It’s time we did something about North Korea..

The authoritarian state has an appalling human rights record

The authoritarian state has an appalling human rights record

Yesterday was the 70th anniversary of the liberation of Auschwitz. The holocaust which killed eleven million people through gassing, shooting and numerous other methods is something which is rightly scarred into the memory of the world. It was the meeting of modernity through how Nazism facilitated the rounding up and murder of innocent people in such a grotesque way and enormous number and barbarity through the racism and hate filled ideology that conquered Europe at one point. This was an especially dangerous combination and we were rightly told to be vigilant to make sure it never happens on our watch again.

Sadly something similar is happening, not on the European continent but far away in North Korea. A totalitarian necocracy which has a bristling army and has visions of racial superiority of their own people. This combination is nothing new and neither are the outcomes.  The United Nations in its report in early 2014 found exactly the sort of violations which one would expect. This report gives the overall picture which entails violations completely across the board with right to food, right to freedom of movement, right to religion and free thought, right to life indeed the list goes on and on. Then the report comes to torture, executions and prison camps and something altogether more chilling is written.

“In the political prison camps of the Democratic People’s Republic of Korea, the inmate population has been gradually eliminated through deliberate starvation, forced labour, executions, torture, rape and the denial of reproductive rights enforced through punishment, forced abortion and infanticide. The commission estimates that hundreds of thousands of political prisoners have perished in these camps over the past five decades. The unspeakable atrocities that are being committed against inmates of the kwanliso political prison camps resemble the horrors of camps that totalitarian States established during the twentieth century.”

The government of North Korea interns people in ‘labour camps’ and not only those who have committed the offence but other family members including those three generations down. These detentions even short term ones are completely arbitrary and the prisoners are subjected to torture, rape, forced labour and numerous other violations. The book escape from camp 14 merely confirms what was found by the United Nations commission and adds extra horror to the almost unbelievable truth. The harrowing story of Shin Dong-Hyuk who is one of the only people to ever escape a North Korean internment camp is one that must be read, the kind of cruelty is impossible to imagine yet true.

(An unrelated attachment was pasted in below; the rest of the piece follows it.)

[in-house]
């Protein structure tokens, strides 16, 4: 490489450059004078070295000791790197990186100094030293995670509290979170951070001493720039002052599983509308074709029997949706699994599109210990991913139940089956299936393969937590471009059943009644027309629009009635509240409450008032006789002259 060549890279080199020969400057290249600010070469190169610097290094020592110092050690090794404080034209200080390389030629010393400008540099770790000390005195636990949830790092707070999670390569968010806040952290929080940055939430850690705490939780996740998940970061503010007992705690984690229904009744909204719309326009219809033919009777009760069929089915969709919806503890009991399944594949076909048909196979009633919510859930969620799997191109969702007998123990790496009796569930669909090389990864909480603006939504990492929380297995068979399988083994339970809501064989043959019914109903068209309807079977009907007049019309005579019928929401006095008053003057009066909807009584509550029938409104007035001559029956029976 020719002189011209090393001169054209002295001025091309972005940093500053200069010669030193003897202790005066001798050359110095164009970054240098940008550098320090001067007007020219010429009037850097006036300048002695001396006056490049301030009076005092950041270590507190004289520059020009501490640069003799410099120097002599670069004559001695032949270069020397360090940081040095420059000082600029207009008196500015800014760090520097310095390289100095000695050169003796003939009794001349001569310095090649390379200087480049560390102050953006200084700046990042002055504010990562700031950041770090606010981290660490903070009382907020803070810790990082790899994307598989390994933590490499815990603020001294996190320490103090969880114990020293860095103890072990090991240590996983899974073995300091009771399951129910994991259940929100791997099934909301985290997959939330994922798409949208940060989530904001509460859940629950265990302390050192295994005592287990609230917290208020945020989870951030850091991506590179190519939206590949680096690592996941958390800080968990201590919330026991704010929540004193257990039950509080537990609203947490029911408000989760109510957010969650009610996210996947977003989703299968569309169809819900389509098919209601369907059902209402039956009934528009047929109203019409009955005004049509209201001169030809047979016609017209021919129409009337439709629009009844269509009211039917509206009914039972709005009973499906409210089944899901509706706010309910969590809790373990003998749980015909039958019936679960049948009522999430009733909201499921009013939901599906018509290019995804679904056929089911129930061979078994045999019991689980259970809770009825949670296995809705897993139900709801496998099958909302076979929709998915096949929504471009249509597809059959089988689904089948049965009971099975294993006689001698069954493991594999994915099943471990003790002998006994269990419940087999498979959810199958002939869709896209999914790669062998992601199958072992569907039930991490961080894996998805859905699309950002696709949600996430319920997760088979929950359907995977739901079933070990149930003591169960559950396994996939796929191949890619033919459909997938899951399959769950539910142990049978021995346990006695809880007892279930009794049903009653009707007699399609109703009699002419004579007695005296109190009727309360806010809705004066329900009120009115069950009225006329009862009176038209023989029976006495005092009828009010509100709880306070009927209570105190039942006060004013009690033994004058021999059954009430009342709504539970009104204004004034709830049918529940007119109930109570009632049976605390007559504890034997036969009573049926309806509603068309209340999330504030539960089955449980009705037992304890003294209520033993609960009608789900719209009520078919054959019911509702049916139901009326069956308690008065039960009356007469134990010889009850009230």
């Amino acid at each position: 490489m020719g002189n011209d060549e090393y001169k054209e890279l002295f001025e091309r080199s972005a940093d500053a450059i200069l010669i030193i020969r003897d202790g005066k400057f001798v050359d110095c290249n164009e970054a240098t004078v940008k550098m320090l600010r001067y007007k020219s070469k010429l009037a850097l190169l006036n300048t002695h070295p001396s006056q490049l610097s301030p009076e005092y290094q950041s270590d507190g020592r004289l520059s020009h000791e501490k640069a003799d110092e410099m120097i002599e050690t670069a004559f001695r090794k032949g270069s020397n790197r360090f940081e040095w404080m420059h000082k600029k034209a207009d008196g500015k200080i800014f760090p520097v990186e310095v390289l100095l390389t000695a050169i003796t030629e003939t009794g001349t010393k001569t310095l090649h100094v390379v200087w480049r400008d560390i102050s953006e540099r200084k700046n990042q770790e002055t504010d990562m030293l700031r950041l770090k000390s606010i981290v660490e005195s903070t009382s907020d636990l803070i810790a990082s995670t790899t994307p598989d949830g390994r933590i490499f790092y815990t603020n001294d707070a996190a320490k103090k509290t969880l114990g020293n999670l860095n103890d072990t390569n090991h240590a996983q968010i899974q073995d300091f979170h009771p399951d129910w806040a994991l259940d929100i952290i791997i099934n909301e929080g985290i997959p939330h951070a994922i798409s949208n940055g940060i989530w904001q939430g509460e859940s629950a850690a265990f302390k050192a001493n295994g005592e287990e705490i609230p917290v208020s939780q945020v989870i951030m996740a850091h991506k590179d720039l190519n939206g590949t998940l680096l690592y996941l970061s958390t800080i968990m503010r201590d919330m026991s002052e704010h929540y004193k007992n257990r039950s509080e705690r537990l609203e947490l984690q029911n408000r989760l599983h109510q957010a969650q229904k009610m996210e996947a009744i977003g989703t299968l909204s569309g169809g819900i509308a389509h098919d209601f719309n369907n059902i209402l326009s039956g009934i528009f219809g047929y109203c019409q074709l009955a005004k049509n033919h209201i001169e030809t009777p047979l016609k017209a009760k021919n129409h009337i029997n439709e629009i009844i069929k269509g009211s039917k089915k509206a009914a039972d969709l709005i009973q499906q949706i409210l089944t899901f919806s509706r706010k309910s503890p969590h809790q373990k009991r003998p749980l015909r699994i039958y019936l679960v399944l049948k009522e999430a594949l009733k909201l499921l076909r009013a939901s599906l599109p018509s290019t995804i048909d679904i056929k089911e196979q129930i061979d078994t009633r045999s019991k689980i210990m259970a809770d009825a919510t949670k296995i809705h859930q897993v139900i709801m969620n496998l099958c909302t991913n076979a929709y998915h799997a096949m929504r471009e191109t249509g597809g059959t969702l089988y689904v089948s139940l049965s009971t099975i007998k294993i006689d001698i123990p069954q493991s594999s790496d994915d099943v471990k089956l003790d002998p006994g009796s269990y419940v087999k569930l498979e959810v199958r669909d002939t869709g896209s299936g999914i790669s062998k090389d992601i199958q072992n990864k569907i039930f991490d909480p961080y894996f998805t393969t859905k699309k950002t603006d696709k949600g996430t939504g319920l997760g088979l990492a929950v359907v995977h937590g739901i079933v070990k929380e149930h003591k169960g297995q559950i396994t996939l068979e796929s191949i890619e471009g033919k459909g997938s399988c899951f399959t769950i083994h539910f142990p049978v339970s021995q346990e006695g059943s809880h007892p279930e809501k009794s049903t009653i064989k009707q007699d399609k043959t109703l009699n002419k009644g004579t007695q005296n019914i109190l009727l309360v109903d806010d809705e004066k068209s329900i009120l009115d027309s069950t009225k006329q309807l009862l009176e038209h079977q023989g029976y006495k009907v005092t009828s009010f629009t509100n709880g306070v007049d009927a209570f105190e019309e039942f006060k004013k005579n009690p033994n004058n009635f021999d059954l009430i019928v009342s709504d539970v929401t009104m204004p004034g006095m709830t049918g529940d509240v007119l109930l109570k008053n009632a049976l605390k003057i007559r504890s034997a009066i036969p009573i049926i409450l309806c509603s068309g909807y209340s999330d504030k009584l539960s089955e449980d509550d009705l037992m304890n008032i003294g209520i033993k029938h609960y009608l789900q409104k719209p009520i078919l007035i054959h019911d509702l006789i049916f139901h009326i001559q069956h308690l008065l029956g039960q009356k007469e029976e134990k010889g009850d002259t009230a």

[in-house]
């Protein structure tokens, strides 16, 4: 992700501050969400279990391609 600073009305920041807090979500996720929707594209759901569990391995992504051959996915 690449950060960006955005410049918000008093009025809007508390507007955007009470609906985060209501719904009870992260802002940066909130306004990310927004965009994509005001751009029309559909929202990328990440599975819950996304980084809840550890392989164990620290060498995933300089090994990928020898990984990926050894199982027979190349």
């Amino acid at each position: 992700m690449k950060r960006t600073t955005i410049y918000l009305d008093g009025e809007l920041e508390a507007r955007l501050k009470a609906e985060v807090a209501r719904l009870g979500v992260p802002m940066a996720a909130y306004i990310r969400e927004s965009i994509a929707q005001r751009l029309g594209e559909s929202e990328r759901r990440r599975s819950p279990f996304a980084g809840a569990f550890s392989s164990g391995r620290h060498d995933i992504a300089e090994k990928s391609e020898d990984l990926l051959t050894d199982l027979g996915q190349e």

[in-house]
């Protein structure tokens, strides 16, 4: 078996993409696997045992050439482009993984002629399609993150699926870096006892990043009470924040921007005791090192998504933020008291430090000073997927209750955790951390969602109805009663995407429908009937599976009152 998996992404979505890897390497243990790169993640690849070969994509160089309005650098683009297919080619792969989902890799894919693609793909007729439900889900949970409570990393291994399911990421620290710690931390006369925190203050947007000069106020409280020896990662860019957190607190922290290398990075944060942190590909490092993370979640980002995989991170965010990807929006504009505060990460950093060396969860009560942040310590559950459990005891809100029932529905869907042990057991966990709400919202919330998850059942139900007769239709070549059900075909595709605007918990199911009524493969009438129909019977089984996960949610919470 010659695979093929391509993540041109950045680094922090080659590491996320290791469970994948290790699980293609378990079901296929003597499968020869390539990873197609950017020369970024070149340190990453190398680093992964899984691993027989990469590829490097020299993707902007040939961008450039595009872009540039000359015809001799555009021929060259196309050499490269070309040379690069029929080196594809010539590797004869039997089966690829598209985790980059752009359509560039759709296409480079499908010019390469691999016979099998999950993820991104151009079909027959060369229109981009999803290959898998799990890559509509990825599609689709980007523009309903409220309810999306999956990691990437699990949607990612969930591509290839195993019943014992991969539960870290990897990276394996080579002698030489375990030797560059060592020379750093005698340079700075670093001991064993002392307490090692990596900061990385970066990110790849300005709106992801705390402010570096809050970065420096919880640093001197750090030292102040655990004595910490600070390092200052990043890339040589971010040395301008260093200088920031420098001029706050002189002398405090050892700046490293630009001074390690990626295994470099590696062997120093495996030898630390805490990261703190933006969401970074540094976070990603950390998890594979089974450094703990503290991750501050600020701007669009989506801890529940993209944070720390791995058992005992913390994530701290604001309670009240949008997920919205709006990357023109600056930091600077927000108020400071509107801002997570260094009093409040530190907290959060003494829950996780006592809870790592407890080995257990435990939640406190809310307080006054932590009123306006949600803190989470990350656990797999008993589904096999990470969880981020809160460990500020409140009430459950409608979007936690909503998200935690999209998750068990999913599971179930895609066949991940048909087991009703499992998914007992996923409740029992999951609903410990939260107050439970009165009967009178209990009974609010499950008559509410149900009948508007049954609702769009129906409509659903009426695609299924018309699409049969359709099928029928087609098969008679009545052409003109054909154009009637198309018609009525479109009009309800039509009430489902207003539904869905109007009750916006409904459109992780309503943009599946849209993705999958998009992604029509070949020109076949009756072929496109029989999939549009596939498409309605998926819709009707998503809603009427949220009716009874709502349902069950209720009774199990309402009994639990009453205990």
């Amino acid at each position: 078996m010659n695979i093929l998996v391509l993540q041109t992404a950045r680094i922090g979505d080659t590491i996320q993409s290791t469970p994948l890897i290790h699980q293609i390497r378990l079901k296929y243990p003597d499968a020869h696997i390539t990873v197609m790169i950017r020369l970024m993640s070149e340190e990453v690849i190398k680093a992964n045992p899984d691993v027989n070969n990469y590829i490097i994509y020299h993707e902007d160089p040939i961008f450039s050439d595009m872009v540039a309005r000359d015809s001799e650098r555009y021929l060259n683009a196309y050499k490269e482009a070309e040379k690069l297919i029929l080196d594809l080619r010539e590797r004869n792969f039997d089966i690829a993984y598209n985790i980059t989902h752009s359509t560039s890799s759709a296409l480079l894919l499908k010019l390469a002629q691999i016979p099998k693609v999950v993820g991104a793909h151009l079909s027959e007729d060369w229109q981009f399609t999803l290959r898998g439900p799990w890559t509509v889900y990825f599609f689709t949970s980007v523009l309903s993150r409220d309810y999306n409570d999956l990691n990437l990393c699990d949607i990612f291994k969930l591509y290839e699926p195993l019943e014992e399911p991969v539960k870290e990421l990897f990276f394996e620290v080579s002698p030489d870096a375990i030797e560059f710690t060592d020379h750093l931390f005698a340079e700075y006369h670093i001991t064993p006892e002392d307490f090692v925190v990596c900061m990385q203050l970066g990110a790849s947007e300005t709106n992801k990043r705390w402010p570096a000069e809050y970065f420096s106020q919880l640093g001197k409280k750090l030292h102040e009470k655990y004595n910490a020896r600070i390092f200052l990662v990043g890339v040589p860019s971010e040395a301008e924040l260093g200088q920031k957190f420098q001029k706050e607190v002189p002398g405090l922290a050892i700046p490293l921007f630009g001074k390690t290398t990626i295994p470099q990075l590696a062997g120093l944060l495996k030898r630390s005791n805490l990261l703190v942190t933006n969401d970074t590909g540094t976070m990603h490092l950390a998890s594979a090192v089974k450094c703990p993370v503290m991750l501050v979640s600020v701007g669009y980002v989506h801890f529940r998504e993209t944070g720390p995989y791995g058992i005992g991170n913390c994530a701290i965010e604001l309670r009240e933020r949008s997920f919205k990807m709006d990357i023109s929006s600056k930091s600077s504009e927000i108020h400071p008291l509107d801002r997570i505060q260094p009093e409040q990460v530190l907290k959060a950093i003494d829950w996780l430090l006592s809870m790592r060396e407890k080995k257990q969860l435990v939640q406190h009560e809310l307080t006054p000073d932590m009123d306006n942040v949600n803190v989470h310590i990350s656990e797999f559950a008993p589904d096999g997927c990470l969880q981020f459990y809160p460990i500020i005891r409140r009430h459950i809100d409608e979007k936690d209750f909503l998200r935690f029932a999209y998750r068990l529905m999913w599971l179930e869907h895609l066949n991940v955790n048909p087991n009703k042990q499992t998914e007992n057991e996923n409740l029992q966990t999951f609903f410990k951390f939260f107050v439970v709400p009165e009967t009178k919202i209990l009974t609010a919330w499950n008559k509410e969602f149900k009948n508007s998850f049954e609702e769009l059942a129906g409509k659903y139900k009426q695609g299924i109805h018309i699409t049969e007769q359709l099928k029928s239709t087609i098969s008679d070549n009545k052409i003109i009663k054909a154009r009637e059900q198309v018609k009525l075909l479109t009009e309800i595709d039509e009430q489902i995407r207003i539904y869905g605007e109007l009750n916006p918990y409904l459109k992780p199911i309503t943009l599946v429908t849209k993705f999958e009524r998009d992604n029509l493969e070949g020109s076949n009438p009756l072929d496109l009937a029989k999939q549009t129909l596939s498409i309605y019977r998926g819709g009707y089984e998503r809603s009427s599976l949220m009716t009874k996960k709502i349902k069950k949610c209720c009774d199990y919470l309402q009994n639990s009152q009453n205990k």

We have repeatedly and passionately stated that we would never allow another event such as the Holocaust to take place again. The devastating fact remains that the North Korean government is acting in ways which are remarkably similar to the horror of Nazism which we saw during the twentieth century.  As again the report states the regime is a culprit of crimes against humanity and their regime is without parallel in the modern world.

“These crimes against humanity entail extermination, murder, enslavement, torture, imprisonment, rape, forced abortions and other sexual violence, persecution on political, religious, racial and gender grounds, the forcible transfer of populations, the enforced disappearance of persons and the inhumane act of knowingly causing prolonged starvation. The commission further finds that crimes against humanity are on-going in the Democratic People’s Republic of Korea because the policies, institutions and patterns of impunity that lie at their heart remain in place.”

 “These are not mere excesses of the State; they are essential components of a political system that has moved far from the ideals on which it claims to be

founded. The gravity, scale and nature of these violations reveal a State that does not have any parallel in the contemporary world.”

The fact that not only are we not stopping this through international action but that a member of our Parliament George Galloway as seen here  and here can praise this monstrous regime is beyond reproach. Stopping North Korea’s prison camp system should be one of our top foreign policy goals; the inhumanity of this regime isn’t mentioned often and nowhere near enough. It’s time to end our shameless silence on these matters and put mounting and public pressure on international authorities to end this shameful chapter in Korean history.

By Sam Mace, Junior Writer for Daily Political View.

Twitter: (@thoughtgenerate)

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